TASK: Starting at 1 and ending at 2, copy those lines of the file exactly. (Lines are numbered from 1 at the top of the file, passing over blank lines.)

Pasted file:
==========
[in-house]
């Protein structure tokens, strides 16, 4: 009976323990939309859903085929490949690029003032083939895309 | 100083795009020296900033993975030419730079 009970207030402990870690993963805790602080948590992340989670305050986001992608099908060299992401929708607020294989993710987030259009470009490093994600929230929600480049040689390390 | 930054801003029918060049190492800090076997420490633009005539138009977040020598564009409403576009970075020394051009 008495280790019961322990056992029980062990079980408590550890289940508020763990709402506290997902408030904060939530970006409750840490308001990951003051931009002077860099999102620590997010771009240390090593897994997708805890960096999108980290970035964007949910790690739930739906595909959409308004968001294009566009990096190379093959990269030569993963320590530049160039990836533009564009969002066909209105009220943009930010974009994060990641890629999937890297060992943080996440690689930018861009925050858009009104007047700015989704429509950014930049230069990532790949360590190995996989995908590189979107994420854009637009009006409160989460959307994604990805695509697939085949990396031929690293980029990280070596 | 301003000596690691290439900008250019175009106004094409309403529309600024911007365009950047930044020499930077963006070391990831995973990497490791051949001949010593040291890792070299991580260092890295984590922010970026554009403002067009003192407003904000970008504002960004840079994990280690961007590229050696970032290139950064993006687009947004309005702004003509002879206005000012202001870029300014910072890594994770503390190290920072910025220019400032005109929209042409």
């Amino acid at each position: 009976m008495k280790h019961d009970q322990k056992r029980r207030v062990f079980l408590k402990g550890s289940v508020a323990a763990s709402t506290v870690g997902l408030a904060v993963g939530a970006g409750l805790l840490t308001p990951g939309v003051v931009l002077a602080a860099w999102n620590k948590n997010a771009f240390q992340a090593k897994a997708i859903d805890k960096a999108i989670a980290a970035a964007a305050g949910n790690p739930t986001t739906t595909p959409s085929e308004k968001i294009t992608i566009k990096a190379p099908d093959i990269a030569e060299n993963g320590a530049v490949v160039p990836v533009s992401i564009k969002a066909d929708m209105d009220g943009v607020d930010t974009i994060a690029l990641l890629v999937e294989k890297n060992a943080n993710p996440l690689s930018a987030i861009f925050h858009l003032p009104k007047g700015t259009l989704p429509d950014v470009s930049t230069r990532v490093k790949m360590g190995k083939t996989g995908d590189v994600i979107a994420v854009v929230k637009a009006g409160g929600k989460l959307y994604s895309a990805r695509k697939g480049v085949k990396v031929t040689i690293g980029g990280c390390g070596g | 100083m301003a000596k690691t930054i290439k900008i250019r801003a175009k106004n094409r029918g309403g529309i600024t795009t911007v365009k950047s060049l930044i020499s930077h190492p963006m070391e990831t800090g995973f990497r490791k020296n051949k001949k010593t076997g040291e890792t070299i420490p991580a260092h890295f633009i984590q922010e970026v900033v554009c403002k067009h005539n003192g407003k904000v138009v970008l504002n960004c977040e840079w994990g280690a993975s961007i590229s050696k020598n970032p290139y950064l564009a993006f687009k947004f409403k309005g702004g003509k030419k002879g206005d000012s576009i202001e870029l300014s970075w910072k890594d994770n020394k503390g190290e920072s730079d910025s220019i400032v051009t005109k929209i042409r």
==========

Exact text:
[in-house]
């Protein structure tokens, strides 16, 4: 009976323990939309859903085929490949690029003032083939895309 | 100083795009020296900033993975030419730079 009970207030402990870690993963805790602080948590992340989670305050986001992608099908060299992401929708607020294989993710987030259009470009490093994600929230929600480049040689390390 | 930054801003029918060049190492800090076997420490633009005539138009977040020598564009409403576009970075020394051009 008495280790019961322990056992029980062990079980408590550890289940508020763990709402506290997902408030904060939530970006409750840490308001990951003051931009002077860099999102620590997010771009240390090593897994997708805890960096999108980290970035964007949910790690739930739906595909959409308004968001294009566009990096190379093959990269030569993963320590530049160039990836533009564009969002066909209105009220943009930010974009994060990641890629999937890297060992943080996440690689930018861009925050858009009104007047700015989704429509950014930049230069990532790949360590190995996989995908590189979107994420854009637009009006409160989460959307994604990805695509697939085949990396031929690293980029990280070596 | 301003000596690691290439900008250019175009106004094409309403529309600024911007365009950047930044020499930077963006070391990831995973990497490791051949001949010593040291890792070299991580260092890295984590922010970026554009403002067009003192407003904000970008504002960004840079994990280690961007590229050696970032290139950064993006687009947004309005702004003509002879206005000012202001870029300014910072890594994770503390190290920072910025220019400032005109929209042409």